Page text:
I must admit I didn’t know this stuff. I see adorable, squirming little bundles of fur and just love them up. But it’s important to know, if you are thinking of a new dog, what it means to keep them healthy and how to do it.
Charlie Bear here — interjecting into Mom’s post. You can tell I’m bored. See that big yawn? When are we going to get back to talking about ME! I love my Charlie Chat posts, and now that I’m two, and we’ve decided to do new posts called Y2K (Year 2 Know-it-all), I’d like to know when we will do the first one? Come on, Man, you’re killin’ me!
Mom Peep back here — Charlie, hold your horses. I promised we’d do a four-part series and this is the third one. Sometimes, it’s important for us pet lovers to understand this stuff. Even if we don’t need it right now, we may in the future. Your turn will come. Now, back to getting a new dog / puppy.
From Dr. Jon at PetPlace (he’s a wealth of great information):
Puppies are so tiny and adorable that sometimes you can’t help but wonder how these small creatures fight off diseases. Adult dogs have had time to develop a strong immune system, but what keeps the sickness at bay while a dog is just a puppy? The answer is in the mother’s milk.
For the first 24 hours after a puppy is born, he’s a little eating machine. It seems all that puppies want to do when they’re born is eat, eat some more and sleep. There’s good reason for this. The first 18 to 24 hours that a puppy drinks his mother’s milk, he is absorbing nutrients and antibodies from the milk.
One important key to a healthy newborn is ingestion of colostrum. Colostrum is the mother’s first milk – during the immediate time after she gives birth. Colostrum is rich in nutrients, proteins, antibodies, and other essential elements to good health and allows itself to be easily digested and absorbed by the puppy. Many pet owners believe that the more milk a puppy drinks, the more antibodies they receive, but this is untrue – colostrum only occurs for the first 18 or so hours of a puppy’s life.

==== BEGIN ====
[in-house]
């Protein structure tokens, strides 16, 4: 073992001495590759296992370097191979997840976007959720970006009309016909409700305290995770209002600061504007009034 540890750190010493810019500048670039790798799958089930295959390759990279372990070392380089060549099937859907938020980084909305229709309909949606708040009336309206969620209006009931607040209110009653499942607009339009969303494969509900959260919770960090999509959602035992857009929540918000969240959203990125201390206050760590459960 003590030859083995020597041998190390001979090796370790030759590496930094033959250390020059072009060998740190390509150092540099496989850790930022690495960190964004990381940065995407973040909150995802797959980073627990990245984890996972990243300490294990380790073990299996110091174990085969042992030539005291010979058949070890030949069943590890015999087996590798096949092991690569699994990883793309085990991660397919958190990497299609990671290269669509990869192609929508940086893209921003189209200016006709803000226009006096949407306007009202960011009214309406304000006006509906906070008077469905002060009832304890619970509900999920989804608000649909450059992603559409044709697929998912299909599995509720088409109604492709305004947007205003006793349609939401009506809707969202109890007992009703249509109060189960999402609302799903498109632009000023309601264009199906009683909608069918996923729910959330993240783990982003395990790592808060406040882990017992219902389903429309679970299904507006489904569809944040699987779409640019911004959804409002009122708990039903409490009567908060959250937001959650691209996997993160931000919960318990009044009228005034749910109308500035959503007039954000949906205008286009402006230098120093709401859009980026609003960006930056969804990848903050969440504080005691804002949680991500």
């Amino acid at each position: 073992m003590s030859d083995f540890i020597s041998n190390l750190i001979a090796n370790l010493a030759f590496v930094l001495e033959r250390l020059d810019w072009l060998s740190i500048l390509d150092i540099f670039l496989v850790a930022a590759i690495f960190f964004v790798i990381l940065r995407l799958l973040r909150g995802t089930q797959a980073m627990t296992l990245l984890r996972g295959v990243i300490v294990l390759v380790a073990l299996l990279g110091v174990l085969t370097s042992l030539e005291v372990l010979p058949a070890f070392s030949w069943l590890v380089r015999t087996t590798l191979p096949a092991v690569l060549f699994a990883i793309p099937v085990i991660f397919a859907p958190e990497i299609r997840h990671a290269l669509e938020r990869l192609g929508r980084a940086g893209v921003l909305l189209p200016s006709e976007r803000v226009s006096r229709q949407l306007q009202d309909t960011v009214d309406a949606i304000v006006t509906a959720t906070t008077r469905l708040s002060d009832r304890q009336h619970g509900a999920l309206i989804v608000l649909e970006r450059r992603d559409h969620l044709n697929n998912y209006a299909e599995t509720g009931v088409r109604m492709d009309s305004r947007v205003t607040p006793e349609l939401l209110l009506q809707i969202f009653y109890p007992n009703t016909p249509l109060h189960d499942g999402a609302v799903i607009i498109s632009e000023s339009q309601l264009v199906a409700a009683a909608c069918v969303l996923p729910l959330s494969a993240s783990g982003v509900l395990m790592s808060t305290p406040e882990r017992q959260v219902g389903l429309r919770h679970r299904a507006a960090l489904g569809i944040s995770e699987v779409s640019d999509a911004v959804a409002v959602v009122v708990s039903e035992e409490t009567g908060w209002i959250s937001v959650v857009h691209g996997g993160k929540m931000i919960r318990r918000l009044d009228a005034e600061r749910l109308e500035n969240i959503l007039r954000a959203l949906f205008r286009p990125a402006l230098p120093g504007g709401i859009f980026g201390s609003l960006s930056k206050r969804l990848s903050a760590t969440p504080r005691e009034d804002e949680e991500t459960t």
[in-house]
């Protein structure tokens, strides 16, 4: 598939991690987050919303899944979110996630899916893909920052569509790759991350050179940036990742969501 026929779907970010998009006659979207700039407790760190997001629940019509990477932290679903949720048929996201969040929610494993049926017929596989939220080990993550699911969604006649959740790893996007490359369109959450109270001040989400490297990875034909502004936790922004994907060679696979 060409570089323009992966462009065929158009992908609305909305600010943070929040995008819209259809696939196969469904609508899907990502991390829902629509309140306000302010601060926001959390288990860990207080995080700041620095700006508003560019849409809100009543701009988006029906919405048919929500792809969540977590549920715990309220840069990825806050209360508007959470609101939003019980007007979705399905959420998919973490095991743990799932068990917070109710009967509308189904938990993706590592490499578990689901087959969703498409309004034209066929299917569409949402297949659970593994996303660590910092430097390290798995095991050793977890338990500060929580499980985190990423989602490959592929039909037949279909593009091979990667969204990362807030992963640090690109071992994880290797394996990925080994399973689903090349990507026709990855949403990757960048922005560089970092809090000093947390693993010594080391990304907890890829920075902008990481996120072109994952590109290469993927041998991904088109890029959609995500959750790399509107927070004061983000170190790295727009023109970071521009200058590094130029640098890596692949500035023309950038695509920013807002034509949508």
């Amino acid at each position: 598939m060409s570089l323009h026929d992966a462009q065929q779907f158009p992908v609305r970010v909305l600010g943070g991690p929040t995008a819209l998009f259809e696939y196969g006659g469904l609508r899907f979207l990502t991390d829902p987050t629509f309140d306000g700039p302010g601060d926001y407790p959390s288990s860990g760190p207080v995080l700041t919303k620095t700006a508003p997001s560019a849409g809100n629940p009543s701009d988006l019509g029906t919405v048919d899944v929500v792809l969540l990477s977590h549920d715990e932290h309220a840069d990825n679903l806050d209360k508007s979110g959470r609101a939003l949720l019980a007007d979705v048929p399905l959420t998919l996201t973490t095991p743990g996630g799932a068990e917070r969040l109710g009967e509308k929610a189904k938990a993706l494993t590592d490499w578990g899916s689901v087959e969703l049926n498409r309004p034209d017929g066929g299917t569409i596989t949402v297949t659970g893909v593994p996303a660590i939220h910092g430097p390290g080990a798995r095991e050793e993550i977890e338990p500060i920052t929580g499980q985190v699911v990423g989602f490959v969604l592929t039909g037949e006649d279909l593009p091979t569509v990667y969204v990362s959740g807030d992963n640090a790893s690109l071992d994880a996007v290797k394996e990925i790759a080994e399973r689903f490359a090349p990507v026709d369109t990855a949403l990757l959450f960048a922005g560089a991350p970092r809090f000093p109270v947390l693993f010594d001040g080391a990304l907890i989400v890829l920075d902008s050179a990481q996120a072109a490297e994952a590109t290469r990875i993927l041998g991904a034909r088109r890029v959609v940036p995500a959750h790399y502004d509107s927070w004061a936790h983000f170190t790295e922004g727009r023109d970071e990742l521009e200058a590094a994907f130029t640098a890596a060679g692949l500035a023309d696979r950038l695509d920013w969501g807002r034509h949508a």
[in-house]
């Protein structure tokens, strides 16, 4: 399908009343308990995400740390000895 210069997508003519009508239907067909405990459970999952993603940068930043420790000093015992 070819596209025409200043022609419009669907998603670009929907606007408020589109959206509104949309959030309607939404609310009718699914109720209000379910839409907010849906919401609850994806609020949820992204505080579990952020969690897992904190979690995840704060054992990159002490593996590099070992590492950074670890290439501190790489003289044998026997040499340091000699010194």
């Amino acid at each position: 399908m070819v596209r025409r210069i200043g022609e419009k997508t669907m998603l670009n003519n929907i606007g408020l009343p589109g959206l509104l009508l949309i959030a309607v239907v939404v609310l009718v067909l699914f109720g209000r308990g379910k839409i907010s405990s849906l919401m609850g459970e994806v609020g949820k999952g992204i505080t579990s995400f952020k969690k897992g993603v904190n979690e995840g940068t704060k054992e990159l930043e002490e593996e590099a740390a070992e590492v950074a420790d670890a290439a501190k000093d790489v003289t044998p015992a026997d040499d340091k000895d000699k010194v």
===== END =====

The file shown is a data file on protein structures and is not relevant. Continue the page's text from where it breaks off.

You might have wondered why you have to wait to get a puppy immunized. The fact is, it has less to do with the puppy’s size and more to do with this colostrum process. For the first few weeks of a puppy’s life, his mother’s antibodies are still flowing strong in him. These antibodies simply fight off any vaccines the puppy is given, and there is little to no effect from them.
Even though there is a waiting period for immunization shots, sometimes a puppy is vaccinated while his mother’s antibodies are still strong in him. When this happens, a window of susceptibility is formed. This is a period when your puppy’s shots haven’t made him immune to disease, but his own immune system is not strong enough to fight it off on its own yet. This happens at around 5 to 12 weeks of age.
By this time, though, your puppy should be completely weaned and eating solid food. While your puppy is still developing it’s important to feed him a food that’s rich in antioxidants, like Eukanuba’s puppy formulas. Special nutrients called antioxidants, such as vitamin C and vitamin E and certain compounds called carotenoids (like Beta-carotene), in a dog’s diet can help support his immune system.
Once your puppy is weaned from his mother, he depends on you for nourishment. Start his life well by feeding him puppy food that will create the building blocks for a healthy and happy future.
Until next time,
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This is our third post in the series about puppies (the 5 Tips for Christmas Puppies didn’t count — that was a bonus). We have one more to share with you (the surprise one), and then on to Charlie Chats.
Stay tuned, and Woofs & Wiggles to you from Charlie Bear,